I am a descendant of the Biblical Aaron which makes me a kohen or priest by tradition, and I work to honor this with service in God's temples and other situations that are available to me. Although I am not a Jew in the rabbinical sense and I am not a particular aficionado of rabbis and their lawyerly aspect, I access and serve God in my own way, as he guides me, similar to my earliest fore-bearers.
Before I was born, my parents embraced the spiritual thought and practice taught by the Church of Jesus Christ of Latter-Day Saints (LDS). I have been tasked with responsibilities and labors as a holder of the Melchizedek Priesthood that Abraham and Moses also held and as interpreted by the LDS faith.
My obligation is to God before it is to any family or religious tradition. Mormonism, like some other faiths such as Judaism, do not make a particular profession of priests. There is no paid clergy in the LDS tradition and most men are holders of the priesthood and do priestly service regardless of lineage alongside the labors done to support themselves and their families. It becomes easy to put God's service to the sidelines of life under these conditions and let other matters take precedence. I have lately been trying to better co-mingle God's service and my paid work and this manifests in personally interesting and instructive ways.
For example, I approach most things with "new eyes". I am not an inherently technical person, but I have been blessed with inspiration in relation to technical and professional matters. I end up looking like a rebel among the Information Technology and business orthodoxy. The official term for this is a '''maverick'''. As a result, I have never been particularly obedient to prevailing wisdom (which has been personally catastrophic to climbing the business career ladder) and I often approach reoccurring situations from different angles each time they come around in my role as "a curious instrument". God inspires me with what to do in the moment and I strive to follow those promptings as they come and things tend to work out rather well. I end up also being incredibly inconsistent and disorganized, probably due to my poor obedience to inspiration!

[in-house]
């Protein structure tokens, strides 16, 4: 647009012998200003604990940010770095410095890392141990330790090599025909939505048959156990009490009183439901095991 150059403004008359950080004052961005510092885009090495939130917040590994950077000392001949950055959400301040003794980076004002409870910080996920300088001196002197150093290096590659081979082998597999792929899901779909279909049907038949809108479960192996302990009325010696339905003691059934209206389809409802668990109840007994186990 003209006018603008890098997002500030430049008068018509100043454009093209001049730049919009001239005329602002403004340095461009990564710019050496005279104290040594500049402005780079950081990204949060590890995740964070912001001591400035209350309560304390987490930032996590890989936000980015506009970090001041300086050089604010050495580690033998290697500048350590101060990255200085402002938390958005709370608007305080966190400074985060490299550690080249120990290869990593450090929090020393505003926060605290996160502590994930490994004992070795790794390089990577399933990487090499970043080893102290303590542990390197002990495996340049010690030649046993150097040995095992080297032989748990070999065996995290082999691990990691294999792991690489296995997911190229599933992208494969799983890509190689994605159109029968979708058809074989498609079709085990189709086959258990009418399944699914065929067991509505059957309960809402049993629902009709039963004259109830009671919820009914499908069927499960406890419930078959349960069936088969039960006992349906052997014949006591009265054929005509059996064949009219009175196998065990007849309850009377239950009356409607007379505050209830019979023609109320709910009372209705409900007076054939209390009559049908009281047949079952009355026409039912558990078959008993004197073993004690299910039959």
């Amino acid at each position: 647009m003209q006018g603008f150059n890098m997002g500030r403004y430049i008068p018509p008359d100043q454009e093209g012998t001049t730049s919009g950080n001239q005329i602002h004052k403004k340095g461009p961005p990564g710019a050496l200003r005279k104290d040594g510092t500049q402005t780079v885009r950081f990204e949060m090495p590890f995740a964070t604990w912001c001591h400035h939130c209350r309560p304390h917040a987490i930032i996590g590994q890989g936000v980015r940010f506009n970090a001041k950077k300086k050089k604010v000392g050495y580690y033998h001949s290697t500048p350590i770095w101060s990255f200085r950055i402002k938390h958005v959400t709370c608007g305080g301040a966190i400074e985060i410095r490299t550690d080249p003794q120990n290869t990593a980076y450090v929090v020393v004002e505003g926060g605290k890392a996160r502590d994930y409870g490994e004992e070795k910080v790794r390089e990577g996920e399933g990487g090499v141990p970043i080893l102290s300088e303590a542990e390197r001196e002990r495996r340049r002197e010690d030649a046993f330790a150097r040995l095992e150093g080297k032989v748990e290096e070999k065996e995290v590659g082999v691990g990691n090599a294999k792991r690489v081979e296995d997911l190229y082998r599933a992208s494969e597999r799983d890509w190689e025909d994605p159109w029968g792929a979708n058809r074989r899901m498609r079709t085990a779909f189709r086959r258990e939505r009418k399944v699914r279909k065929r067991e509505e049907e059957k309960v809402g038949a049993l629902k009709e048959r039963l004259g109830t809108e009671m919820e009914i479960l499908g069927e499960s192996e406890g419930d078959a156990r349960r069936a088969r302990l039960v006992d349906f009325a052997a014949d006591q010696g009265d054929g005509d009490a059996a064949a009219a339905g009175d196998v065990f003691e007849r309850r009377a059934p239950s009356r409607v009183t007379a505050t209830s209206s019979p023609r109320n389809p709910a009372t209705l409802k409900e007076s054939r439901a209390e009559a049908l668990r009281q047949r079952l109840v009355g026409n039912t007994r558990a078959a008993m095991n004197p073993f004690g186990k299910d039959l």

I doubt I will ever be a significant figure in such orthodoxical professions as management, education, or information technology, where the bulk of my present income is made at the moment. My method of being led most by inspiration in the moment is quite incompatible with the heavily analysed and procedure-oriented world that dominates everything modern and civilized. At best, I will typically be on the heretical fringes of an otherwise orderly society, laboring in the trenches alongside the kindly common folk, hopefully injecting God into our everyday struggles. I am pleasantly surprised that life and job work themselves out in spite of my unorthodox methodology! It seems to be the fate of a curiously priestly man who acts out his "religion" through a seemingly secular labor for money.